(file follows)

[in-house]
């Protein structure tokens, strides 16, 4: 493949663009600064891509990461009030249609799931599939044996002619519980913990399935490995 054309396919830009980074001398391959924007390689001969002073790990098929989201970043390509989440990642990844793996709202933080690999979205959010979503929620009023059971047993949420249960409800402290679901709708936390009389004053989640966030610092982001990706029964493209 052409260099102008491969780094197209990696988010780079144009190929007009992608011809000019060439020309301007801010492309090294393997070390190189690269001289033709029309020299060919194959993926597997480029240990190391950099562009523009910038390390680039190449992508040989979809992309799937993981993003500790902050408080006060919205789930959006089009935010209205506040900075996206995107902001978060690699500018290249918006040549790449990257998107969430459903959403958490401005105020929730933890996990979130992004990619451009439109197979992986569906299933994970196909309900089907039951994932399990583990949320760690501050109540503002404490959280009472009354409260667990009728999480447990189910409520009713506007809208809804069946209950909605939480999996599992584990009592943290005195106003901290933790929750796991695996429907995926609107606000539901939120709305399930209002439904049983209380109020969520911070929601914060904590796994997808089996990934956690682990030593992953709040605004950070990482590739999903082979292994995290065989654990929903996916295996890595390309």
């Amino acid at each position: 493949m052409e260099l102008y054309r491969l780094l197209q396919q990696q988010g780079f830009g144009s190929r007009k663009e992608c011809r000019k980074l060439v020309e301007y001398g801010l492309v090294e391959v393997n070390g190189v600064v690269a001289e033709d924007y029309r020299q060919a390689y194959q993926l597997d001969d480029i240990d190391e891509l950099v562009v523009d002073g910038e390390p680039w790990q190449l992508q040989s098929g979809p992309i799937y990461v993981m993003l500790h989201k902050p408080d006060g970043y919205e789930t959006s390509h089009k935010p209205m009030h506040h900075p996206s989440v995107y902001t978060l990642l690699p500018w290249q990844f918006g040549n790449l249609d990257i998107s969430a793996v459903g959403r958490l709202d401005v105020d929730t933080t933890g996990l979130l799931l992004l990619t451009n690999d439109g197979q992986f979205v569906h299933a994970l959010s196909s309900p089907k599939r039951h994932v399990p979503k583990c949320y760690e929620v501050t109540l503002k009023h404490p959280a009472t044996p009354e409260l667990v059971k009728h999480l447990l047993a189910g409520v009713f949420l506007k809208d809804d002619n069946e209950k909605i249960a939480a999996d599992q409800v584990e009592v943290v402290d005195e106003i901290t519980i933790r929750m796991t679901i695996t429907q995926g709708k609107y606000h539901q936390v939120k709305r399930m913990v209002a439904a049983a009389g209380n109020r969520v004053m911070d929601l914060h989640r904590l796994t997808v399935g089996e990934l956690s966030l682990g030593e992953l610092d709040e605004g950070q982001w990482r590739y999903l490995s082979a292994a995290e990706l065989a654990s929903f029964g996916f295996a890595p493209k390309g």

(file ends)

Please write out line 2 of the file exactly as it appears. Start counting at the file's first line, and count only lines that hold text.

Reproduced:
């Protein structure tokens, strides 16, 4: 493949663009600064891509990461009030249609799931599939044996002619519980913990399935490995 054309396919830009980074001398391959924007390689001969002073790990098929989201970043390509989440990642990844793996709202933080690999979205959010979503929620009023059971047993949420249960409800402290679901709708936390009389004053989640966030610092982001990706029964493209 052409260099102008491969780094197209990696988010780079144009190929007009992608011809000019060439020309301007801010492309090294393997070390190189690269001289033709029309020299060919194959993926597997480029240990190391950099562009523009910038390390680039190449992508040989979809992309799937993981993003500790902050408080006060919205789930959006089009935010209205506040900075996206995107902001978060690699500018290249918006040549790449990257998107969430459903959403958490401005105020929730933890996990979130992004990619451009439109197979992986569906299933994970196909309900089907039951994932399990583990949320760690501050109540503002404490959280009472009354409260667990009728999480447990189910409520009713506007809208809804069946209950909605939480999996599992584990009592943290005195106003901290933790929750796991695996429907995926609107606000539901939120709305399930209002439904049983209380109020969520911070929601914060904590796994997808089996990934956690682990030593992953709040605004950070990482590739999903082979292994995290065989654990929903996916295996890595390309």